Trump is no longer in power. But he still has much of the Republican Party and various groups like Christian fundamentalists, neo-Nazi, pro-gun, white supremacist, and racist formations behind him. He has declared that his losing the 2020 elections will not stop his campaign for an anti-immigrant, exclusionary America, and he has threatened to run again in 2024. Although he is now 75, and claims to be in perfect health, time could still catch up with him before that year. But even if that happens, what some analysts are already referring to as “Trumpism” will quite probably outlive him. Even without Trump, that “philosophy” has already ushered in a period of political instability that will outlast Biden’s term.

What the US is going through is in many ways what other countries and peoples have had to endure, and much worse — in many cases with the instigation and support of various US administrations whether Democrat or Republican. Among others, the September 1973 coup d’état against, and assassination of, the democratically elected President of Chile, Salvador Allende, which put a brutal military dictatorship in power, comes to mind.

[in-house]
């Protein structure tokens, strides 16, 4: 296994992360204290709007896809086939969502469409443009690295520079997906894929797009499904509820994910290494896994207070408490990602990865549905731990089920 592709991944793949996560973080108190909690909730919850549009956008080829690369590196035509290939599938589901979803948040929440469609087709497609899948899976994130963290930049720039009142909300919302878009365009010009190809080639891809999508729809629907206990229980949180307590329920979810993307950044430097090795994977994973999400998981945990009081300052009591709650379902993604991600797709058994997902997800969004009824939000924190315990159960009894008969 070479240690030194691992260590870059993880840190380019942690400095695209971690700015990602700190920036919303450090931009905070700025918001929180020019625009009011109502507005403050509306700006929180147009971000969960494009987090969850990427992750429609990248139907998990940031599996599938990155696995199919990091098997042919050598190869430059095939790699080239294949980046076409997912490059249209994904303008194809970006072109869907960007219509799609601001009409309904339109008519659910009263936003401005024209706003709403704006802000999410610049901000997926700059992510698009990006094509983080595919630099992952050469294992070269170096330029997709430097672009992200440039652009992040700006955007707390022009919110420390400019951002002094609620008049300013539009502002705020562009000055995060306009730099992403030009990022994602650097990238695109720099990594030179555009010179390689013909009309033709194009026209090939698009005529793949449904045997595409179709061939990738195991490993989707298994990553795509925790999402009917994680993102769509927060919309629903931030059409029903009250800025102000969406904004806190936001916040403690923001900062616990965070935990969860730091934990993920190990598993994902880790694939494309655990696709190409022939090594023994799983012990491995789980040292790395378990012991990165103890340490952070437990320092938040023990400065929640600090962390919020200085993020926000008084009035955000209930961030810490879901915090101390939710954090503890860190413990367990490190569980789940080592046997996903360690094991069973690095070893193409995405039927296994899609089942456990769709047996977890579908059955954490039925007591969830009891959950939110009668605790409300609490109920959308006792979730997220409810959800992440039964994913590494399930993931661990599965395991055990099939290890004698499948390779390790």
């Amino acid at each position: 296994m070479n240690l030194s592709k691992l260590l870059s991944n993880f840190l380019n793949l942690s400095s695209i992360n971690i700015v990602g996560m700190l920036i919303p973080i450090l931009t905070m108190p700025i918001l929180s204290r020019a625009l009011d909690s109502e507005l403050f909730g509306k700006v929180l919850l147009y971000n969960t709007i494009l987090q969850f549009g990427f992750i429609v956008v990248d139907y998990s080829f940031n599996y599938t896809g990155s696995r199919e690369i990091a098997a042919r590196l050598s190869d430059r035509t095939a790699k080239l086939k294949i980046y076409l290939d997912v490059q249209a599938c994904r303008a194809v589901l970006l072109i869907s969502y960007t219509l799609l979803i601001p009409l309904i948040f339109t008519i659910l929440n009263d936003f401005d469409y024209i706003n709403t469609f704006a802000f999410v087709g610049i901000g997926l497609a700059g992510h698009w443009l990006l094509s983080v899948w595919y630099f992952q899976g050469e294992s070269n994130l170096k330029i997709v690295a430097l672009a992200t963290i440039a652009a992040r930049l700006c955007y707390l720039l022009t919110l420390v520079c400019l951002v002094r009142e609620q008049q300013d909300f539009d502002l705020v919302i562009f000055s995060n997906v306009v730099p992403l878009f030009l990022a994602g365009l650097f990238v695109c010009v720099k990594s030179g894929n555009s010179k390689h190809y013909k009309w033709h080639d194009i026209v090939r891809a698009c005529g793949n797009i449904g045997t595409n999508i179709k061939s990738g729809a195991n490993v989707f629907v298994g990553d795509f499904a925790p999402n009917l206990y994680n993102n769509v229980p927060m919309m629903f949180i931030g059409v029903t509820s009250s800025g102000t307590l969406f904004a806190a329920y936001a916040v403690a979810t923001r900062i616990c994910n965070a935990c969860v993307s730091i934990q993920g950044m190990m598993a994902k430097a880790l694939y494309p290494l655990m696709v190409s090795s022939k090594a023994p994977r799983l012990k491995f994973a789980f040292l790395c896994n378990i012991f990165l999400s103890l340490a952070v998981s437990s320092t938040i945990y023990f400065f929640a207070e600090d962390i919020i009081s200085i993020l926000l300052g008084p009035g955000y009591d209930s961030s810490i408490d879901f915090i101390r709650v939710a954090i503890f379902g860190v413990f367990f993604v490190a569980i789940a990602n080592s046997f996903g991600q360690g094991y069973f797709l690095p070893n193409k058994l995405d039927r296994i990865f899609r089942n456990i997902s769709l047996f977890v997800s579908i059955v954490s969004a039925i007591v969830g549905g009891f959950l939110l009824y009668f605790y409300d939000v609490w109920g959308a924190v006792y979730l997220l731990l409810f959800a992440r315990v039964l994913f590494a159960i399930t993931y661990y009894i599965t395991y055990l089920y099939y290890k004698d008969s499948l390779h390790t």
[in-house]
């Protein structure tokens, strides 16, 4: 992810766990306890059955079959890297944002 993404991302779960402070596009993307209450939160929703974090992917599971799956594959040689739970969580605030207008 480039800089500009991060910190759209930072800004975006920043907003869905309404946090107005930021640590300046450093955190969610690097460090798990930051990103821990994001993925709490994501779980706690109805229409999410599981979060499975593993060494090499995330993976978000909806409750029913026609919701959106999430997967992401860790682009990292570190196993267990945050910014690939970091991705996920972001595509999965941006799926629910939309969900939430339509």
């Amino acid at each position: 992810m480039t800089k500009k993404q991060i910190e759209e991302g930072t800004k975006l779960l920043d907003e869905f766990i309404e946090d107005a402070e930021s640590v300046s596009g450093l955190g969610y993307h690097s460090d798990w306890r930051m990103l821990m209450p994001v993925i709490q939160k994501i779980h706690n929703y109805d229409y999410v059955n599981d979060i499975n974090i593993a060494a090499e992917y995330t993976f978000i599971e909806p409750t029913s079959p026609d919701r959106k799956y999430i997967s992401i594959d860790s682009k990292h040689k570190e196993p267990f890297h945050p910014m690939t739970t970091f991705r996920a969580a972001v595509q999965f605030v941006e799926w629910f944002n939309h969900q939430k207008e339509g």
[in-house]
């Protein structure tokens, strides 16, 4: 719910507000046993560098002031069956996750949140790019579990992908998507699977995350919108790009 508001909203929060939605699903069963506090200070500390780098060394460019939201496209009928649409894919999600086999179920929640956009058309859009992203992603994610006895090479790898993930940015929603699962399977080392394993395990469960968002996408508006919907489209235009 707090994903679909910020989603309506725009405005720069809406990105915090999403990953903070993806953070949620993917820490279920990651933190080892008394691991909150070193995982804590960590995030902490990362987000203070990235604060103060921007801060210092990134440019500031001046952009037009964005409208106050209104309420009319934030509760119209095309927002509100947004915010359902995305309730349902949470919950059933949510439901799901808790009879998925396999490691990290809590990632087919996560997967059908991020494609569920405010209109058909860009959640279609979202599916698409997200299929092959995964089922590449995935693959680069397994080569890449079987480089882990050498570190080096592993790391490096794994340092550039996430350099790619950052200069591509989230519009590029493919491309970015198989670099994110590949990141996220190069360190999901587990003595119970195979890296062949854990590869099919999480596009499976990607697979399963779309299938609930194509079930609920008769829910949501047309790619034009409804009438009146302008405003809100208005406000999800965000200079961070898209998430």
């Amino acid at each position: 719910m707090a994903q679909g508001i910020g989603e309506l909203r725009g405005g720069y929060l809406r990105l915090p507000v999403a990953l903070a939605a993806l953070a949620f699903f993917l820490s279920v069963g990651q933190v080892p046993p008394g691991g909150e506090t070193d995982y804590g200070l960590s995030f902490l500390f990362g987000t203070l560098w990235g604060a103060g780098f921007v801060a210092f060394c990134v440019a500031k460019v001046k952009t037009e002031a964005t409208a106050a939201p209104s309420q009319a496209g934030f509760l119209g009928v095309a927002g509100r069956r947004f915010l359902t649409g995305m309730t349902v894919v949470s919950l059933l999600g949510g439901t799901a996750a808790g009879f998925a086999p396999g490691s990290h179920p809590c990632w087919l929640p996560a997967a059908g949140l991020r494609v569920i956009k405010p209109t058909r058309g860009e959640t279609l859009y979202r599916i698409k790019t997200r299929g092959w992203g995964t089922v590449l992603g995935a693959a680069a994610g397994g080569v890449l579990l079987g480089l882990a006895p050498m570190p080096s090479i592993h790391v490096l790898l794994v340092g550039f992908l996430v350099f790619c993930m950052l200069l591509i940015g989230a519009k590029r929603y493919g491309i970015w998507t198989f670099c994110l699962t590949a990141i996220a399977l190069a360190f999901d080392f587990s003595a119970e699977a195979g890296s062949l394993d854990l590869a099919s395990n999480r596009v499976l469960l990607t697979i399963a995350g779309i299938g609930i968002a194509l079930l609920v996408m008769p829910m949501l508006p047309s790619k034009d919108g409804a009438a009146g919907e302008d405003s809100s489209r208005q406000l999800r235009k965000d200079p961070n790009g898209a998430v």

So does the support by a succession of US regimes for the Marcos dictatorship in the Philippines that began with the declaration of martial law in 1972. In both instances, the US in effect validated the use, in behalf of its and its local collaborators’ interests, of the very same violence and lawlessness the Biden administration is now condemning.

US economic, military, and political support helped keep the Marcos kleptocracy in power for 14 years. The dictatorship made Marcosismo, home-grown Philippine fascism, a perennial threat to the democratization of the country and a lethal virus the Philippine political elite often uses to threaten critics and dissenters with. It has outlived “People Power” twice, and outlasted six post-Marcos regimes. Its current version values violence and intimidation as the first and last methods of governance, and has made corruption and indifference to human lives, liberties, and the people’s welfare its first priorities. An even worse mutation of it could come to power this election year.